But instead of big words about Facebook, Hughes went turned after his lecture ("The movie 'The Social Network' is a gross exaggeration: we did not luxury apartments have sex in the bathroom.") to us students with the microphone in the hand. "I will not hold monologues," he says, "I'm more interested what moves you."
I ask him if the printed newspaper has a future. "I do not know though whether in five or ten years, but in the U.S. print will soon play no role anymore," replied Hughes. "It’s different in the European market: Good paid-content models are missing, the development will last for decades," he says, winking at me.
A fellow student stands up: "I have developed a business idea, we can talk about it?" Hughes laughs. "Sure, come up to me after." And indeed, I followed to see how the two, on a few pages bent paper, discussed 15 minutes with each other.
The next hour Brian McKenzie is on the lecture schedule. Along with other fellow students from the dorms I chose the inspection form "Implement a business idea with $ 50 starting capital." Our professor had underlined in the last lecture: "If you're looking for interesting ideas, do not think about what people find good in the moment. Look what bothers people, what they lack."
After the last party in the dorms, we found out that the most important thing was nowhere to be found: a vacuum cleaner! The gap in the market was found, our business idea born: Rent-A Vacuum Cleaner, a vacuum cleaner rental for international dorm.
After we had taken the next steps (bought vacuum cleaner, discussed offer forms, designed flyers), the students can finally look forward to clean apartments. The break-even point at which the revenue offsets the costs was achieved quickly. Millionaires we will not be so, but rarely was a single class as practical as this.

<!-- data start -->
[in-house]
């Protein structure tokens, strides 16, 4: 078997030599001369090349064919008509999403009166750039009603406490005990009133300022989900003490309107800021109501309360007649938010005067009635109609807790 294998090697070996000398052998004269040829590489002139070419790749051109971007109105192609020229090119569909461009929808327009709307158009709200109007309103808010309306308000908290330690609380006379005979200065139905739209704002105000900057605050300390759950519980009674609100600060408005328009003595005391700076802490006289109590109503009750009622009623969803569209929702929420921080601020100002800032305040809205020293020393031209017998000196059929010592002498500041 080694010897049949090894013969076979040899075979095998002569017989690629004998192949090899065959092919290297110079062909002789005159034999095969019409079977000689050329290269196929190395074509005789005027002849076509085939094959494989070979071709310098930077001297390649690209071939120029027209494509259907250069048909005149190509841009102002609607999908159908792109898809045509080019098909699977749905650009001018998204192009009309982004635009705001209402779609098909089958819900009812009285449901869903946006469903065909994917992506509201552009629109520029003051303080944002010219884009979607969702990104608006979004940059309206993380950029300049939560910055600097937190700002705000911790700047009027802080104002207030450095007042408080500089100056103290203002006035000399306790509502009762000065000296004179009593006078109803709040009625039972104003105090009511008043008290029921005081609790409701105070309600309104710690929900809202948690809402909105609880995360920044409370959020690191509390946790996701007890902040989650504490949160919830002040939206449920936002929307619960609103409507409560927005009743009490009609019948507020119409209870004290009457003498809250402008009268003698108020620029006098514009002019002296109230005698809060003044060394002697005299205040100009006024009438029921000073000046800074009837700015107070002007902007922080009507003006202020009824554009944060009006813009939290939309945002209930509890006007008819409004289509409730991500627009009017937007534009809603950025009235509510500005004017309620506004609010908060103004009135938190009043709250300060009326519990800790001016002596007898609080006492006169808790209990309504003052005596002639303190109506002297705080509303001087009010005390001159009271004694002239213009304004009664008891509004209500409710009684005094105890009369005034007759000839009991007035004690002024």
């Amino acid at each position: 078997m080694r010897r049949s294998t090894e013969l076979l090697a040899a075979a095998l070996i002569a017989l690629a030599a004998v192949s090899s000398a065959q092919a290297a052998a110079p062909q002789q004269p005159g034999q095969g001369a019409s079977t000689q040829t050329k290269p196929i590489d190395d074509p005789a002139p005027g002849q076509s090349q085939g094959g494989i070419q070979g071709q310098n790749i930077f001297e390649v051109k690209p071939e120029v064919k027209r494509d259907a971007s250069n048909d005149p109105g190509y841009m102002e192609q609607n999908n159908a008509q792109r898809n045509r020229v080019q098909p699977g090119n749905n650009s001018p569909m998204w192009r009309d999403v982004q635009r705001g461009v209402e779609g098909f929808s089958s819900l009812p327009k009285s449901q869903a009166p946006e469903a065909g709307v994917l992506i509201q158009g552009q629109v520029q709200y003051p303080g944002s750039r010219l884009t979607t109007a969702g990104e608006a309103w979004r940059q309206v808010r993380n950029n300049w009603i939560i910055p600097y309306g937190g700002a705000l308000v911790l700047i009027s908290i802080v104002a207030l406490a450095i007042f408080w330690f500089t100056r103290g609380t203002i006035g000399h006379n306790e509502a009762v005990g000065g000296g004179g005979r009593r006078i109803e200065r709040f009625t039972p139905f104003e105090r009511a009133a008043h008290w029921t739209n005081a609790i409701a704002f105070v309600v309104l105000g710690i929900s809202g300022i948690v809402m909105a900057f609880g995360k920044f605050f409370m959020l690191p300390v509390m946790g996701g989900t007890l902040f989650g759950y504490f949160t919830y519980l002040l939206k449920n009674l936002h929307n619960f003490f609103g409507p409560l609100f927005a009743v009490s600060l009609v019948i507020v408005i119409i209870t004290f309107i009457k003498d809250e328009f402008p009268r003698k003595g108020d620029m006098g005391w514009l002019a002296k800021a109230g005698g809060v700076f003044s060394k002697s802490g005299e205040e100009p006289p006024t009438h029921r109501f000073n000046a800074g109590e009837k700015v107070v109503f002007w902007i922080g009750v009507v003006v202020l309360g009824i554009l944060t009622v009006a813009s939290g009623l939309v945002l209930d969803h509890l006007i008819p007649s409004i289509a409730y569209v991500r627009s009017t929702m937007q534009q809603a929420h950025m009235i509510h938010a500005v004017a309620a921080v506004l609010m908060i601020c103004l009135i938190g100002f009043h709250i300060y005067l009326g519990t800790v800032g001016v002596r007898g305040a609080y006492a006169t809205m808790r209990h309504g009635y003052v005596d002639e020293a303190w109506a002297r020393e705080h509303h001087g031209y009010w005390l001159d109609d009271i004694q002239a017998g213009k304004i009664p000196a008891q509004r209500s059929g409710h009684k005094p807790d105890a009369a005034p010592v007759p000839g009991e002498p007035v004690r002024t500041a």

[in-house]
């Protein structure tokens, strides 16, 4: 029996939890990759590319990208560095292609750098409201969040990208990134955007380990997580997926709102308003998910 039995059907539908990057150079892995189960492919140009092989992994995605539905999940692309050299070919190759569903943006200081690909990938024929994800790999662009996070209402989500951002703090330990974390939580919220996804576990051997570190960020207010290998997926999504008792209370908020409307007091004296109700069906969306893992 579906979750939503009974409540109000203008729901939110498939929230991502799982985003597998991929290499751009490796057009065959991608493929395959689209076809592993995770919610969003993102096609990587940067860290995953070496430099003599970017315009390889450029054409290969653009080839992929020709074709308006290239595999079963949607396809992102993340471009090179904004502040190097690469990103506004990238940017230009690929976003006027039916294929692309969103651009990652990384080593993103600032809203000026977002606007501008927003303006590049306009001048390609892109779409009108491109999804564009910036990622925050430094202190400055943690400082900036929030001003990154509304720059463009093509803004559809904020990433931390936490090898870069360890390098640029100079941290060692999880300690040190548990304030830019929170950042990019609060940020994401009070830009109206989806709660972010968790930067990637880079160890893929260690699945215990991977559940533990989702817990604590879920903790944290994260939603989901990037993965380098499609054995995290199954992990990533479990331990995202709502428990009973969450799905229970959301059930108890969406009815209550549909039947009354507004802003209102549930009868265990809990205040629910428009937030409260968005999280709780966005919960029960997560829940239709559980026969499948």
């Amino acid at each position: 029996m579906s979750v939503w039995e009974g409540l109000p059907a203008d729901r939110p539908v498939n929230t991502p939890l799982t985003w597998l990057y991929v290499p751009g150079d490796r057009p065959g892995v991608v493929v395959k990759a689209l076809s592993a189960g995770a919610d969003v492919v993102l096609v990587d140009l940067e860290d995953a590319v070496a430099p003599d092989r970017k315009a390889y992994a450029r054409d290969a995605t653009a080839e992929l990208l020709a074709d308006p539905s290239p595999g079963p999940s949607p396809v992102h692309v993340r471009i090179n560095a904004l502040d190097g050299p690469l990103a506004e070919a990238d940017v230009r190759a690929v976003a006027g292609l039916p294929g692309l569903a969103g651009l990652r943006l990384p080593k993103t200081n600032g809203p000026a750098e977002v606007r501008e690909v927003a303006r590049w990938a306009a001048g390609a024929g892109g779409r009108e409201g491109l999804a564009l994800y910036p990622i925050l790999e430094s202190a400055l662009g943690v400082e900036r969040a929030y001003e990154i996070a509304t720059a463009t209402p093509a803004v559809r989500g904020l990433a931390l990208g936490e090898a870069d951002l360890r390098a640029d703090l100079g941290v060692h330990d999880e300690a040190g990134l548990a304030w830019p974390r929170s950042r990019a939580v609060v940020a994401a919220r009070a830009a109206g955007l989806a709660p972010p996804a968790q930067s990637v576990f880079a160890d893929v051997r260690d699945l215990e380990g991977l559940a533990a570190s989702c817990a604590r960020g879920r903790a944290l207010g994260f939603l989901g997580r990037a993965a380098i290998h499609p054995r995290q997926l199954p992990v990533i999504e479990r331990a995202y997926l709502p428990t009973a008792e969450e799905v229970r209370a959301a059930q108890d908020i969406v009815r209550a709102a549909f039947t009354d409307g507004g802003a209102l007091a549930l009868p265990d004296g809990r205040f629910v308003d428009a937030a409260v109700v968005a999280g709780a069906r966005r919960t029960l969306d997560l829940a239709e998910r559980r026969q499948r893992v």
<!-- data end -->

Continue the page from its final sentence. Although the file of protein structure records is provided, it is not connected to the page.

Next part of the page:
My highlight during this semester was without any debt an interview with John Kay, lead singer and songwriter of the legendary rock band Steppenwolf (“Born to be wild”, “magic carpet ride”). Kay lived his childhood in Hanover, like me, and in a 3 hours lasting interview he stated clearly, that you can reach everything you want – but only if you are ready to leave your former life behind you. “Status quo is never the best. It can always be better. Feel the fire in your chest. The wildest thing you can do is to change your life completely. That is the true message of ‘Born to be wild’.”
It is also worth to go to Silicon Valley. On the campus of Google you can see how a modern enterprise of the future looks like. This is real stakeholder value: Google employees can play beach volleyball on the premises or bath in their private pool. Theme parks with ancient Roman statues invite for a relaxing stroll. And who must cross the big campus more quickly, just one of the bikes in the company’s look. What I then just tried once. I had no official permission, but well, no one has prevented me. And if now still Larry Page complained to me, I would refer to my professor Brian McKenzie, who has taught us the most important in the semester: "Don’t ask, just do”!